Marriage and the Workplace
Studies have shown that healthy marriages result in statistically significant benefits to both men and women, as well as their children. Logically, these benefits translate to the workplace. So, the question becomes, “What can a company do to support healthy marriages?”
Accordingly to the US Department of Health and Human Services, women in healthy marriages are physically and emotionally healthier, wealthier, and less likely to commit or be a victim of crime. Men in healthy marriages live longer, are physically healthier, maintain more stable employment, and earn better wages. And, the children of healthy marriages are more likely to go to college, remain drug free, stay out of trouble, and contribute to their communities.
Consider the damage of divorce, and these benefits seem logical. People I know who have gone through divorce have struggled with negative feelings, including anger, resentment, jealousy, and loneliness. They have spent countless hours consoling and reassuring their children and working through custody arrangements. They have endured a gauntlet of meetings with attorneys and mediators, followed by court proceedings and more legal wrangling. One or both of the spouses have had to find a new home, move, and re-establish their lives. And at the end of it all, the financial toll can reverse years, even decades, of saving.
With the benefits of healthy marriages and consequences of divorce, it isn’t a stretch to think that employers would benefit from healthy marriages in their workplace. So why don’t they make this a priority?
Fear of offending single or divorced employees, perhaps? Concern over labor practices? Maybe they don’t know how to help? Or, perhaps they are simply a lot more focused on short term financial results. Pity.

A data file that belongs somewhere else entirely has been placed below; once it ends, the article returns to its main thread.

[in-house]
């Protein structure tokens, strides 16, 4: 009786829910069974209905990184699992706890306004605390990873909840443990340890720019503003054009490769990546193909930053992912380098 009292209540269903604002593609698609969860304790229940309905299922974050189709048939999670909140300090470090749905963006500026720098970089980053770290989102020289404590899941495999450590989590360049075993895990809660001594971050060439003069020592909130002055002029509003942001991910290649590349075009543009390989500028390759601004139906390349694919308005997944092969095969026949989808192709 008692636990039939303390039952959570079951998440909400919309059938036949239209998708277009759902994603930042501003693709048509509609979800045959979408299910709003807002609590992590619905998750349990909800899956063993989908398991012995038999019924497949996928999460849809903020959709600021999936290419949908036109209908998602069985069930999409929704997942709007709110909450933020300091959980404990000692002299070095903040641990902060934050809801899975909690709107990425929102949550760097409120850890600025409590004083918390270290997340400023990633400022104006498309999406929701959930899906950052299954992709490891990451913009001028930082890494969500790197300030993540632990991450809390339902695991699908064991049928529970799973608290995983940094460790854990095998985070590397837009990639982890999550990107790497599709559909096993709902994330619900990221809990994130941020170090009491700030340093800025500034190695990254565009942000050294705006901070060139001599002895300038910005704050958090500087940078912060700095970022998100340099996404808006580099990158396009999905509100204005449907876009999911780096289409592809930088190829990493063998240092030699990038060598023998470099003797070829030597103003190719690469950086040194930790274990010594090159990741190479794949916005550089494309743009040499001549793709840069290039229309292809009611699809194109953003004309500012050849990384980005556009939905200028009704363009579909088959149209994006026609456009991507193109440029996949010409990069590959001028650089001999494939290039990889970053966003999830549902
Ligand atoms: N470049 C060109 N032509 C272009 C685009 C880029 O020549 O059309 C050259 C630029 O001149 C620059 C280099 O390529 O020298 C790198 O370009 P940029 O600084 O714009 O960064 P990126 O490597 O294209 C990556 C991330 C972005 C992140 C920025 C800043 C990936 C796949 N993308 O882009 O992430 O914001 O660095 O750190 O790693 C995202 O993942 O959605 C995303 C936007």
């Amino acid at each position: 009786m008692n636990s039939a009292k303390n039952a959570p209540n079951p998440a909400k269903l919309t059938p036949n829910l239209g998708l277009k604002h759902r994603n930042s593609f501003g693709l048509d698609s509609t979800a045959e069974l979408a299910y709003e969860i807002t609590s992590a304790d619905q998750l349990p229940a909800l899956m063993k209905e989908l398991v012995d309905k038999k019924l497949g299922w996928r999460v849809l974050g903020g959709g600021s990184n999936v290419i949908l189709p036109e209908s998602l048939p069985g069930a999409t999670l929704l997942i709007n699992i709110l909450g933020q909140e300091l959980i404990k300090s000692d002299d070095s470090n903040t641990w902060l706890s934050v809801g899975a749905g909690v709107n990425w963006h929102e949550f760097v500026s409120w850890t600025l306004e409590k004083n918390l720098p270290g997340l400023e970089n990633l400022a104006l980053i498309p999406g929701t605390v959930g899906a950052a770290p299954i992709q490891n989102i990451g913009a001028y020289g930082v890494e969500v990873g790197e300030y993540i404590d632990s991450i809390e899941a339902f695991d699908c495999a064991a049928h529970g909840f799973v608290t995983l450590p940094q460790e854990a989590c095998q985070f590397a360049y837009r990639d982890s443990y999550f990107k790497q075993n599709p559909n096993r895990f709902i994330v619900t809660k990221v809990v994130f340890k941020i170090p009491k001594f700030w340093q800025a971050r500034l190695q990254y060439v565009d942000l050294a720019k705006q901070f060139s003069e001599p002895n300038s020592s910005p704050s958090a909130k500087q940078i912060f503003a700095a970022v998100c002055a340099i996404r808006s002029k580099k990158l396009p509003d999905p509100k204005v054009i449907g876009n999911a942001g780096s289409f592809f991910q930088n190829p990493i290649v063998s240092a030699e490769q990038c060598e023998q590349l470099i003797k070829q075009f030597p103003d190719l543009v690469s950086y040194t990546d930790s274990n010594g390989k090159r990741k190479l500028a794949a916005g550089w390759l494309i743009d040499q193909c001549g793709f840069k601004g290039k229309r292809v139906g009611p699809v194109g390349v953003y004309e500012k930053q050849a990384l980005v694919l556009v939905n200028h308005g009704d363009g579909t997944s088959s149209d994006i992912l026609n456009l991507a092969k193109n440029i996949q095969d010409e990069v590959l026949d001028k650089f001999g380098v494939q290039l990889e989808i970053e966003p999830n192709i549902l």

Well, here is some good news. Employers can be pro-marriage without being anti-anything else, and they can encourage healthy marriages without it costing them a dime and without offending anyone.
They can start by embracing the position that healthy, happy employees are better equipped to handle the stresses of peak performance. In the pursuit of such health and happiness, they can encourage employees to consider the handful of things that matter most in their lives. (Married people will automatically know that marriage is one of them.) They can challenge their employees to develop a few “do goals” or “be goals” that reflect these priorities. And, they can offer to hold their employees accountable for investing in these goals through weekly actions (insert irunurun).
Now, if an employee asks how he can make his marriage part of his weekly key actions, just ask him in response “How do you honor and cherish your wife?” …keep your commitments, praise her, speak highly of her to others, put her first, talk to her, listen to her, speak her love language…do something. Voila, you are now a more marriage-friendly employer.
What else have you seen or done in the workplace to encourage employees to build a healthy marriage?